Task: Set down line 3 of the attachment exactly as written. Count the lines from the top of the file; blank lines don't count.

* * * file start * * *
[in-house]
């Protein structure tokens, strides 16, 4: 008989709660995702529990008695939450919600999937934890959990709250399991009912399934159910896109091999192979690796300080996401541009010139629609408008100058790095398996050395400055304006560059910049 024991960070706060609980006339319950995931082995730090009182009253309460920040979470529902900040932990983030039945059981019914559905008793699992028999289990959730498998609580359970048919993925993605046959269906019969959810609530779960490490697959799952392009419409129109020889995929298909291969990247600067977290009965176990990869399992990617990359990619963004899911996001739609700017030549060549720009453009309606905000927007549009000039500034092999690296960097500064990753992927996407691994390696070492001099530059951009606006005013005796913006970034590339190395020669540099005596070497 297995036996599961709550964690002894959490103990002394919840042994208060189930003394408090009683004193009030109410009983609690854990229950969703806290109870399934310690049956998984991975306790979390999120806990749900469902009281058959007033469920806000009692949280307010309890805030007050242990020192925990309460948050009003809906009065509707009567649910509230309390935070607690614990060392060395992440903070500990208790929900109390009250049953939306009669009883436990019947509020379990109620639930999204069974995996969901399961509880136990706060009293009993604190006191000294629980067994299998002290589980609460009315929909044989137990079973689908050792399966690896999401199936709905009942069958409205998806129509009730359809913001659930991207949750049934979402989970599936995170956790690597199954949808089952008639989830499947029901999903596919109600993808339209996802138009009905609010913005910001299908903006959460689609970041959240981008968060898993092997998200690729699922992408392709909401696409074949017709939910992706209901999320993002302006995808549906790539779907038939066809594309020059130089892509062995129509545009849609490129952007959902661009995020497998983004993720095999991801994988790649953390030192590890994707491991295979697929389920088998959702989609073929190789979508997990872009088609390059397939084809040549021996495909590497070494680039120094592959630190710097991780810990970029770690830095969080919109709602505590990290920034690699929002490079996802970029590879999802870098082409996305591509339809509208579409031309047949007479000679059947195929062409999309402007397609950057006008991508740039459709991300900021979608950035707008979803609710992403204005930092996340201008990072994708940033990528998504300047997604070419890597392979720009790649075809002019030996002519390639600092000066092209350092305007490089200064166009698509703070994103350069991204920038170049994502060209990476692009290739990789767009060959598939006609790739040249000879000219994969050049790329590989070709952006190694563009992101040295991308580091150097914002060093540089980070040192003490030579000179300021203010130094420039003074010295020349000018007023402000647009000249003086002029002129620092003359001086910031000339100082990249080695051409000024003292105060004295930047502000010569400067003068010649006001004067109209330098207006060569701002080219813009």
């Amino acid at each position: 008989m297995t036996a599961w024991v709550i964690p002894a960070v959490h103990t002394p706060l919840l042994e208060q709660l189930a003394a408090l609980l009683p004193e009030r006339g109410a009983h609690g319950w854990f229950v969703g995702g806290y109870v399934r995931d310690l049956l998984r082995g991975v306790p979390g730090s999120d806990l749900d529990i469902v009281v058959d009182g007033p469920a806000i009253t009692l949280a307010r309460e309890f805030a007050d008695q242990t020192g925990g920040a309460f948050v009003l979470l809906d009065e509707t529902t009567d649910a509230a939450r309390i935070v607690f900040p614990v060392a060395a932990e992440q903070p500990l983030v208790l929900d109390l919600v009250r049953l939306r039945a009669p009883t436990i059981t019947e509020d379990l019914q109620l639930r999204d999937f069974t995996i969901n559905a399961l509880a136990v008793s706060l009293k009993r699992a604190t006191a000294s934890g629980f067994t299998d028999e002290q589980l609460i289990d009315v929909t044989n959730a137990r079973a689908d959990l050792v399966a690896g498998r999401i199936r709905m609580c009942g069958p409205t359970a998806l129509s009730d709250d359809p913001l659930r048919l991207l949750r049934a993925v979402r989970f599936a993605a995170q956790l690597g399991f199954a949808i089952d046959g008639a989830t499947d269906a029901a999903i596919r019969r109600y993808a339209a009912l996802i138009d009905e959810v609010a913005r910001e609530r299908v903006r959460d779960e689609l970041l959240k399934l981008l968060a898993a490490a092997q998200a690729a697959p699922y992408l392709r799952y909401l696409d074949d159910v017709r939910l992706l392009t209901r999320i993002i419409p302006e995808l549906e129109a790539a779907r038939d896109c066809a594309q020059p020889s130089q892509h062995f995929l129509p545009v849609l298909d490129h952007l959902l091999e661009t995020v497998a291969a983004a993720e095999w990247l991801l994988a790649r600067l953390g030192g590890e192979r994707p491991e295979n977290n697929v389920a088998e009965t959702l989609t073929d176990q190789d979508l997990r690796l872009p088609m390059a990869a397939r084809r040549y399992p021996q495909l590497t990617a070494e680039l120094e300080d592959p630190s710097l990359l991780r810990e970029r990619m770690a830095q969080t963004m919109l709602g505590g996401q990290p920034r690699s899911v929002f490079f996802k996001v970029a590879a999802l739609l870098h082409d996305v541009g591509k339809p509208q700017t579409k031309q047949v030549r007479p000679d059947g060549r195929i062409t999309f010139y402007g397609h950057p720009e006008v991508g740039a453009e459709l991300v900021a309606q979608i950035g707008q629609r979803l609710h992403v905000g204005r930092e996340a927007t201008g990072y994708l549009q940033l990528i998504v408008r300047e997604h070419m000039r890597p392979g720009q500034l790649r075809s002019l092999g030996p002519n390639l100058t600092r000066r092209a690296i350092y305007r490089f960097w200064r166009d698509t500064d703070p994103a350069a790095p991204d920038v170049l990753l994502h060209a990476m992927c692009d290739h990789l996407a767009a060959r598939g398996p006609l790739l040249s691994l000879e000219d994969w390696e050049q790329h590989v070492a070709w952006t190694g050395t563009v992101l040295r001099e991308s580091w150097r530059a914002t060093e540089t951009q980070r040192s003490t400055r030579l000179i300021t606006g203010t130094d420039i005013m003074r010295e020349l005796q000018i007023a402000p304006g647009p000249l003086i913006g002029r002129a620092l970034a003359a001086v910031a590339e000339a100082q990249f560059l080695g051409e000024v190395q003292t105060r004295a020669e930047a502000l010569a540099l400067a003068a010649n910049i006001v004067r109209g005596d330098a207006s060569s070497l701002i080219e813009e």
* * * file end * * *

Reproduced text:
């Amino acid at each position: 008989m297995t036996a599961w024991v709550i964690p002894a960070v959490h103990t002394p706060l919840l042994e208060q709660l189930a003394a408090l609980l009683p004193e009030r006339g109410a009983h609690g319950w854990f229950v969703g995702g806290y109870v399934r995931d310690l049956l998984r082995g991975v306790p979390g730090s999120d806990l749900d529990i469902v009281v058959d009182g007033p469920a806000i009253t009692l949280a307010r309460e309890f805030a007050d008695q242990t020192g925990g920040a309460f948050v009003l979470l809906d009065e509707t529902t009567d649910a509230a939450r309390i935070v607690f900040p614990v060392a060395a932990e992440q903070p500990l983030v208790l929900d109390l919600v009250r049953l939306r039945a009669p009883t436990i059981t019947e509020d379990l019914q109620l639930r999204d999937f069974t995996i969901n559905a399961l509880a136990v008793s706060l009293k009993r699992a604190t006191a000294s934890g629980f067994t299998d028999e002290q589980l609460i289990d009315v929909t044989n959730a137990r079973a689908d959990l050792v399966a690896g498998r999401i199936r709905m609580c009942g069958p409205t359970a998806l129509s009730d709250d359809p913001l659930r048919l991207l949750r049934a993925v979402r989970f599936a993605a995170q956790l690597g399991f199954a949808i089952d046959g008639a989830t499947d269906a029901a999903i596919r019969r109600y993808a339209a009912l996802i138009d009905e959810v609010a913005r910001e609530r299908v903006r959460d779960e689609l970041l959240k399934l981008l968060a898993a490490a092997q998200a690729a697959p699922y992408l392709r799952y909401l696409d074949d159910v017709r939910l992706l392009t209901r999320i993002i419409p302006e995808l549906e129109a790539a779907r038939d896109c066809a594309q020059p020889s130089q892509h062995f995929l129509p545009v849609l298909d490129h952007l959902l091999e661009t995020v497998a291969a983004a993720e095999w990247l991801l994988a790649r600067l953390g030192g590890e192979r994707p491991e295979n977290n697929v389920a088998e009965t959702l989609t073929d176990q190789d979508l997990r690796l872009p088609m390059a990869a397939r084809r040549y399992p021996q495909l590497t990617a070494e680039l120094e300080d592959p630190s710097l990359l991780r810990e970029r990619m770690a830095q969080t963004m919109l709602g505590g996401q990290p920034r690699s899911v929002f490079f996802k996001v970029a590879a999802l739609l870098h082409d996305v541009g591509k339809p509208q700017t579409k031309q047949v030549r007479p000679d059947g060549r195929i062409t999309f010139y402007g397609h950057p720009e006008v991508g740039a453009e459709l991300v900021a309606q979608i950035g707008q629609r979803l609710h992403v905000g204005r930092e996340a927007t201008g990072y994708l549009q940033l990528i998504v408008r300047e997604h070419m000039r890597p392979g720009q500034l790649r075809s002019l092999g030996p002519n390639l100058t600092r000066r092209a690296i350092y305007r490089f960097w200064r166009d698509t500064d703070p994103a350069a790095p991204d920038v170049l990753l994502h060209a990476m992927c692009d290739h990789l996407a767009a060959r598939g398996p006609l790739l040249s691994l000879e000219d994969w390696e050049q790329h590989v070492a070709w952006t190694g050395t563009v992101l040295r001099e991308s580091w150097r530059a914002t060093e540089t951009q980070r040192s003490t400055r030579l000179i300021t606006g203010t130094d420039i005013m003074r010295e020349l005796q000018i007023a402000p304006g647009p000249l003086i913006g002029r002129a620092l970034a003359a001086v910031a590339e000339a100082q990249f560059l080695g051409e000024v190395q003292t105060r004295a020669e930047a502000l010569a540099l400067a003068a010649n910049i006001v004067r109209g005596d330098a207006s060569s070497l701002i080219e813009e």